Vietnam needs to invest in interns, on-the job training

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Students attend a job fair in Ho Chi Minh City
It has become common in Vietnam for recent graduates to learn they can't find a job in their field of study. Many, end up working in jobs for which they have no education or training.
Critics of this phenomenon say that Vietnam’s training system is impractical and its ability to provide vocational guidance or forecast labor demands has proven poor.
They blame these factors for the country's surplus of graduates who can't find decent jobs despite their official diplomas and the excess of demand for employees who can directly assist with the many high-tech production jobs coming online.
In my opinion, the problem is not that simple.
Providing vocational guidance is never easy and we can't practically assume that a high school student knows well which major will serve him or her best.
In fact, most students choose their majors based on crowd psychology. Even at Harvard, most students choose economics as their major because they see others doing so.
Businesses and employment organizations are mostly to blame for the fact that recent graduates cannot do their jobs well. In developed countries like the United States recent college grads are able to do go to work right away thanks to effective internship programs. In these countries, internships plays an important part in the students’ learning process.
Businesses usually consider interns assets and internships an opportunity to create future value. As such, they treat interns very well and create policies designed to welcome and train them.
Interns are given opportunities to do practical jobs so they can fit in after they graduate.
It needs to be noted that almost everyone can learn to do a job. Students who studied social sciences, economics or computing can become good journalists. So there's no failure involved in a student not working in the field he/she was trained for.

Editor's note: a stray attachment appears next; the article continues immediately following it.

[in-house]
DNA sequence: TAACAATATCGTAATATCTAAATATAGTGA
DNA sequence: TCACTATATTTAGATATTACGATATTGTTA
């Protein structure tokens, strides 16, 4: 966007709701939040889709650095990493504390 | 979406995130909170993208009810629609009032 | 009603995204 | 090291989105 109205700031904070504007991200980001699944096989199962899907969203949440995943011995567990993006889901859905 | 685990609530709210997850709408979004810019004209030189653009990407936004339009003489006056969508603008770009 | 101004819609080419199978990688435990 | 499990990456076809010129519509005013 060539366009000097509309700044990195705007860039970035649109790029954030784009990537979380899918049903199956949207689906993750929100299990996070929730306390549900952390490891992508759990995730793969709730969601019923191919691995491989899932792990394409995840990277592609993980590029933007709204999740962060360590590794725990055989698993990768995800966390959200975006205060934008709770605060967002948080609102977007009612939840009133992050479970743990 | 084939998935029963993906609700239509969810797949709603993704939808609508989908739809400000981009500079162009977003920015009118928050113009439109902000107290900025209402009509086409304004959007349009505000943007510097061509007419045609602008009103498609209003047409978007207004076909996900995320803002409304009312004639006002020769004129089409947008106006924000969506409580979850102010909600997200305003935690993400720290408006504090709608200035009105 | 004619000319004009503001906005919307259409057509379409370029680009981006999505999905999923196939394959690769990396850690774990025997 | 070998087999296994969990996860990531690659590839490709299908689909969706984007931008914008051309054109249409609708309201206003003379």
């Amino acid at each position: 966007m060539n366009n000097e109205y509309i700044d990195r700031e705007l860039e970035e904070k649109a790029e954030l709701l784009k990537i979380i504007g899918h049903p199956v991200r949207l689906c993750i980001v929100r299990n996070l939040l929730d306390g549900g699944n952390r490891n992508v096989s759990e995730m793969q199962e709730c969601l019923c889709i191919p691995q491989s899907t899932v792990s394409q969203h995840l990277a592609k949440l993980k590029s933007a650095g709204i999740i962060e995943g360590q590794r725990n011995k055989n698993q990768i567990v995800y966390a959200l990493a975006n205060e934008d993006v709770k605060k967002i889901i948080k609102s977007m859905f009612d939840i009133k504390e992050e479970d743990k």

Internships can help students orient themselves toward their future and choose an appropriate career.
The problem with Vietnam is that many businesses or agencies consider interns trouble and simply task them with menial jobs.
As a result, interns here don't gain much experience or knowledge and most view their internships as a vacation from study and exams. 
Another problem with human resources in Vietnam is the quality of training available to current employees. Companies and organizations don't care to invest in training as they fear their employees will use it to find better jobs at other companies.
As a result, the quality of human resources never improves. It is a no-win situation.
In developed countries, companies and organizations pay a great deal of attention to training, even though it's common for employees to leave jobs in these countries. 
When almost everyone receives training, it improves the quality of people who are both coming and going.
Everyone wins.
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                                                                                    Huynh The Du
* The writer is a senior lecturer at Fulbright Economics Teaching Program. The opinions expressed are his own.

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